he Lincoln Transportation and Utilities Department (LTU) began the biogas sustainability initiative at the Theresa Street Water Resource Recovery Facility in 2017. - Photo: Pixabay/Skitterphoto

he Lincoln Transportation and Utilities Department (LTU) began the biogas sustainability initiative at the Theresa Street Water Resource Recovery Facility in 2017.

Photo: Pixabay/Skitterphoto

Lincoln, Nebraska Mayor Leirion Gaylor Baird announced Feb. 25 the successful completion of a project to use the biogas from a city wastewater facility to produce vehicle fuel. The Lincoln Transportation and Utilities Department (LTU) began the biogas sustainability initiative at the Theresa Street Water Resource Recovery Facility in 2017.

“This sustainability initiative is a major accomplishment for the city as our team continues to upgrade our infrastructure in ways that also protect our environment and quality of life,” said Baird. “With this project completed, we are now actively creating vehicle fuel that is currently being sold on the national market. This upgrade is estimated to generate $2.6 million every year, recouping our costs in just 3.3 years. The revenue will help to fund operations and further system improvements.”

The digestion of solids in the wastewater that goes to the facility produces methane. Instead of flaring this gas, the city has used the biogas to generate electricity for the treatment plant since 1991. When the generators reached the end of their useful lives a few years ago, Lincoln Wastewater System decided to upgrade the technology to make even better use of that biogas. The new process treats, cleans, and transforms the renewable natural gas into quality vehicle fuel.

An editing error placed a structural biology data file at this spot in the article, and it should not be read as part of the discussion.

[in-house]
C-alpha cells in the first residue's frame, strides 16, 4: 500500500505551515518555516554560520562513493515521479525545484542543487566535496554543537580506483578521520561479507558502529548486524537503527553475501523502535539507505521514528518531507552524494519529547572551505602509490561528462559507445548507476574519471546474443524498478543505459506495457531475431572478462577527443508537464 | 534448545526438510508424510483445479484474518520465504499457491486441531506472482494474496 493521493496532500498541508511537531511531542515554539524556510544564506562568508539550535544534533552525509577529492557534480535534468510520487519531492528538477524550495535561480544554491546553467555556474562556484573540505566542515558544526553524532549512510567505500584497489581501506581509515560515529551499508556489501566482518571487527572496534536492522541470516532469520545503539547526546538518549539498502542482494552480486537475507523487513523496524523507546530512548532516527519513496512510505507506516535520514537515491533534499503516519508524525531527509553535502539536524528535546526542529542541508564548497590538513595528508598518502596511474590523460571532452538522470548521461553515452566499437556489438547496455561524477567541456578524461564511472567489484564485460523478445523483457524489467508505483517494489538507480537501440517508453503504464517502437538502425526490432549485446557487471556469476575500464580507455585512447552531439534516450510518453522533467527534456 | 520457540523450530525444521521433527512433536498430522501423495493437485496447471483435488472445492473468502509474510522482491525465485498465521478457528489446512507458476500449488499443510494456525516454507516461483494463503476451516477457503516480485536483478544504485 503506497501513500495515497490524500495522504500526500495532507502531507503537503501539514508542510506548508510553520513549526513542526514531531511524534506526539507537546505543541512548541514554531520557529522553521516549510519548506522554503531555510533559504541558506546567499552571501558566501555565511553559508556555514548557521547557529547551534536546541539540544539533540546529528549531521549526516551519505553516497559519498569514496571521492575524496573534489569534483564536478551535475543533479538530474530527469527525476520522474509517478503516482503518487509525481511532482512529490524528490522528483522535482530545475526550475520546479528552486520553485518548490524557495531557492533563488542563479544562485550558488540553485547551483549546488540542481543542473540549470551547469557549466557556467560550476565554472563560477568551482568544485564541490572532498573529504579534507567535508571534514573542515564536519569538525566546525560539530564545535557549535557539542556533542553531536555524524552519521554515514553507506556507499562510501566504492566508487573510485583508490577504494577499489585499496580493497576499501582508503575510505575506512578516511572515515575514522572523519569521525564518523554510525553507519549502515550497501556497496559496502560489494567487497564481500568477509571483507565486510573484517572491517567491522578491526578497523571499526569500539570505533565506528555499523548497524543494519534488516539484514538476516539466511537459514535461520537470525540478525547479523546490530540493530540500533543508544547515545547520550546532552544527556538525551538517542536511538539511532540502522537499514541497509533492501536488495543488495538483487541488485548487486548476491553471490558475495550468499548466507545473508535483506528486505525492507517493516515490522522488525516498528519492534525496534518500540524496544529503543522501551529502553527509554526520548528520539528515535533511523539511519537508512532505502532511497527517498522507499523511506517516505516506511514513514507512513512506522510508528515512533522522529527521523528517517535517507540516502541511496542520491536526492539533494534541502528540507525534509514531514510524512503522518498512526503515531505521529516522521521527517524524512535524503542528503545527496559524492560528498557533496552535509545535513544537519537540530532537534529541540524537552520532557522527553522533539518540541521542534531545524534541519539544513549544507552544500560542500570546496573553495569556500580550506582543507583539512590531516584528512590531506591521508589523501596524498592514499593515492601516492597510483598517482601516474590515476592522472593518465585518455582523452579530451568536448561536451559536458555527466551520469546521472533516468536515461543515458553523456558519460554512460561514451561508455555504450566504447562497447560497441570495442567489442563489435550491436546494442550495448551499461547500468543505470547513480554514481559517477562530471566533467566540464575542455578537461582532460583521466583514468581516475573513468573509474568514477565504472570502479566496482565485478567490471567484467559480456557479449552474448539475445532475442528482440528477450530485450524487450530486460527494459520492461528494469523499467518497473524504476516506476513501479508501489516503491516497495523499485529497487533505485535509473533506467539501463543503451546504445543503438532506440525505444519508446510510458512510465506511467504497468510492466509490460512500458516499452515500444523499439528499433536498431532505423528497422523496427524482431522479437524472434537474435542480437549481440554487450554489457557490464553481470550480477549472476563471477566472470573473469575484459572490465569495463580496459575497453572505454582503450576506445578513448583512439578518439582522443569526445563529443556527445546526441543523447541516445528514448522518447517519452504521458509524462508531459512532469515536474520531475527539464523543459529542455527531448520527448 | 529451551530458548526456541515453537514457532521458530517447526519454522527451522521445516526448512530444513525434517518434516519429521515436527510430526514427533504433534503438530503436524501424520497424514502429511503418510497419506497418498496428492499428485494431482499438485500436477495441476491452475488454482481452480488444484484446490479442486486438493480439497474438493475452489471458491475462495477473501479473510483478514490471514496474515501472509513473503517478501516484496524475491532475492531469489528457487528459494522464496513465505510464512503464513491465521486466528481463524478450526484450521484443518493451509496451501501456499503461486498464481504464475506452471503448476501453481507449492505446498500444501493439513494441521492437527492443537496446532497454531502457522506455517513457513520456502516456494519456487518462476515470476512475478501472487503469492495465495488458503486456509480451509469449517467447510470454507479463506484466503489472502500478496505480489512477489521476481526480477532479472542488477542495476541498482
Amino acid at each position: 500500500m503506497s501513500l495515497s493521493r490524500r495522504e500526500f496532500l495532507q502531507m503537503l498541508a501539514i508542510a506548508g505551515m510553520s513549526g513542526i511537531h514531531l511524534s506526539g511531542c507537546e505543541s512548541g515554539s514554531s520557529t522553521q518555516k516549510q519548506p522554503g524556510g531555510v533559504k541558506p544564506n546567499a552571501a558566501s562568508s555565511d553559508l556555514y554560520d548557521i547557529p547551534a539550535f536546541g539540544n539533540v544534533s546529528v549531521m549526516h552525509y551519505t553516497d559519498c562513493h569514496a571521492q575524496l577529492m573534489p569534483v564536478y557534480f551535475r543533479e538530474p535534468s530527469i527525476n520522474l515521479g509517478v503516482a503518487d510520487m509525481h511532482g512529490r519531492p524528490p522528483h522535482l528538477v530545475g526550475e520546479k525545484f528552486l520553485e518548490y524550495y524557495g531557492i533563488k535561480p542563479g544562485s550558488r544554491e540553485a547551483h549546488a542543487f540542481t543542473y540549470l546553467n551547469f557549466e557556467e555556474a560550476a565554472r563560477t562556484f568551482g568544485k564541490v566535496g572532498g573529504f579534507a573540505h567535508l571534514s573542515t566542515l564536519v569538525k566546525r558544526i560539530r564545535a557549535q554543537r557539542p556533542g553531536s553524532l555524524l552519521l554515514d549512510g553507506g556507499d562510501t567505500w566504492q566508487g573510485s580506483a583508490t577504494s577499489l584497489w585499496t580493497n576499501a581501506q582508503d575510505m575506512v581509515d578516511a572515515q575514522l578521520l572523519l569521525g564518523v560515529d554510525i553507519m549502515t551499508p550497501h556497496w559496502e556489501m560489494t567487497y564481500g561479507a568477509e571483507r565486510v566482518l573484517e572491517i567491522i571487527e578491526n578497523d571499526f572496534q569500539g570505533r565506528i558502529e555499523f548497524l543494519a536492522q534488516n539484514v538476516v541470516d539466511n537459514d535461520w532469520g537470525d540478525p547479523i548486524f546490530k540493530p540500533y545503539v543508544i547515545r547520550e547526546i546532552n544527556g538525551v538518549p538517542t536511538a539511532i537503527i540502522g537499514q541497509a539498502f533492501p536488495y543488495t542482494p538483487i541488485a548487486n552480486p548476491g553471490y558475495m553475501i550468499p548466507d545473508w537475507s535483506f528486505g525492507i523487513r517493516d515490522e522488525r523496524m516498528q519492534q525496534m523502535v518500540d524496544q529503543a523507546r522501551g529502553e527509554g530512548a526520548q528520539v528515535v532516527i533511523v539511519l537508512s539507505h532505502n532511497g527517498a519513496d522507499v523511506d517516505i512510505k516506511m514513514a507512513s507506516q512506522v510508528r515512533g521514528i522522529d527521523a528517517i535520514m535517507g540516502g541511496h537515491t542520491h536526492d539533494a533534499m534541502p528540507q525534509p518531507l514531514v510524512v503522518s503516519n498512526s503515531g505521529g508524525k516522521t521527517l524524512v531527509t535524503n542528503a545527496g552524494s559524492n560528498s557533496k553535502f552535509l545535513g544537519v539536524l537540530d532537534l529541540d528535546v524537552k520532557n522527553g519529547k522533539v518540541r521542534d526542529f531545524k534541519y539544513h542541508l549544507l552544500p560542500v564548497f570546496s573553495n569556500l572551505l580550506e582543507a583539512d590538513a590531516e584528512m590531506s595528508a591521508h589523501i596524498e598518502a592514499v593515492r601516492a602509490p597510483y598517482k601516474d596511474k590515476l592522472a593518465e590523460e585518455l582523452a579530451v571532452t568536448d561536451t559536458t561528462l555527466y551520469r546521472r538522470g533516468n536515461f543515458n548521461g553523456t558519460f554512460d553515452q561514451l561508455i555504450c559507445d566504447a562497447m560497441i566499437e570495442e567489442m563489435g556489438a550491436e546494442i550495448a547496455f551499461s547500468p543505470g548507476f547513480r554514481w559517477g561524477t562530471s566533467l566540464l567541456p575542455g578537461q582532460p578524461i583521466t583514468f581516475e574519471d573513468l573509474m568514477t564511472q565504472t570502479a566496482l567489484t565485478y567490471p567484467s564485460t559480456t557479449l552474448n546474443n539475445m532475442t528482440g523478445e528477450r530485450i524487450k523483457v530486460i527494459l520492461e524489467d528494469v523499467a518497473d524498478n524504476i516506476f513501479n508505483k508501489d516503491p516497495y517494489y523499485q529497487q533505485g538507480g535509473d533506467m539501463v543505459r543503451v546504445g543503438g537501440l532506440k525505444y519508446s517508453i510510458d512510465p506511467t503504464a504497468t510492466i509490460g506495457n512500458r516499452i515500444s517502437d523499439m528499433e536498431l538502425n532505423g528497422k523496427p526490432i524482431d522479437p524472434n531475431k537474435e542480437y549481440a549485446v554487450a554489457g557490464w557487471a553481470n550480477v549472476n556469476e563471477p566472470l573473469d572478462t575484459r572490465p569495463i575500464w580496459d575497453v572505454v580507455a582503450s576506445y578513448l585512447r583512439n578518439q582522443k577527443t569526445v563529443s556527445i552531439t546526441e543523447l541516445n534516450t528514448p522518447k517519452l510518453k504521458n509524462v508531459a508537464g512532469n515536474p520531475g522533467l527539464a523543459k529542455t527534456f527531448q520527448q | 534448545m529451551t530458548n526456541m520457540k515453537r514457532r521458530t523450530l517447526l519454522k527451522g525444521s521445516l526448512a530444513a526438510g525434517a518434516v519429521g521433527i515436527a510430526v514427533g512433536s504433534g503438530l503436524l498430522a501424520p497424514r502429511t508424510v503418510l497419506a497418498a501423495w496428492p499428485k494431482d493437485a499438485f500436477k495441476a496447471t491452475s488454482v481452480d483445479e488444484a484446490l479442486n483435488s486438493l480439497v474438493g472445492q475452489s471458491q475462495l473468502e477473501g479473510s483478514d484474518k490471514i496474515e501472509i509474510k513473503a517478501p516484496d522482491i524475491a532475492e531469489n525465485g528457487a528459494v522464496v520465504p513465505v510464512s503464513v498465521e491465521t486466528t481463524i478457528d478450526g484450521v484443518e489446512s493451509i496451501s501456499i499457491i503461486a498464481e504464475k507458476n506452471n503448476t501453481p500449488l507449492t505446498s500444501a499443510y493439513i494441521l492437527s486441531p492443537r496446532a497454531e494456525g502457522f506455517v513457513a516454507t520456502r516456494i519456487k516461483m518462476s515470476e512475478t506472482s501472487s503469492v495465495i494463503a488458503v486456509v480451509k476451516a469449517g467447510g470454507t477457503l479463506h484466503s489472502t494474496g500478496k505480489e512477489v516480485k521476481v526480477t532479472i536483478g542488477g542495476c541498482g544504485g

The city’s partners in the project include HDR Engineering, Building Crafts Incorporated, and Black Hills Energy, which built the infrastructure needed to connect the renewable natural gas to the national natural gas pipeline system.

“LTU anticipates this project will produce 100 billion British thermal units of renewable natural gas annually, the equivalent of about 875,000 gallons of gasoline,” said LTU Assistant Director Donna Garden. “Natural gas vehicles can operate on the type of non-fossil fuel we are producing, reducing greenhouse gas emissions by up to 75 percent compared to gasoline or diesel vehicles.”

To get the renewable natural gas on the marketplace, the city is also partnering with Bluesource, a national energy management company. 

Originally posted on Government Fleet

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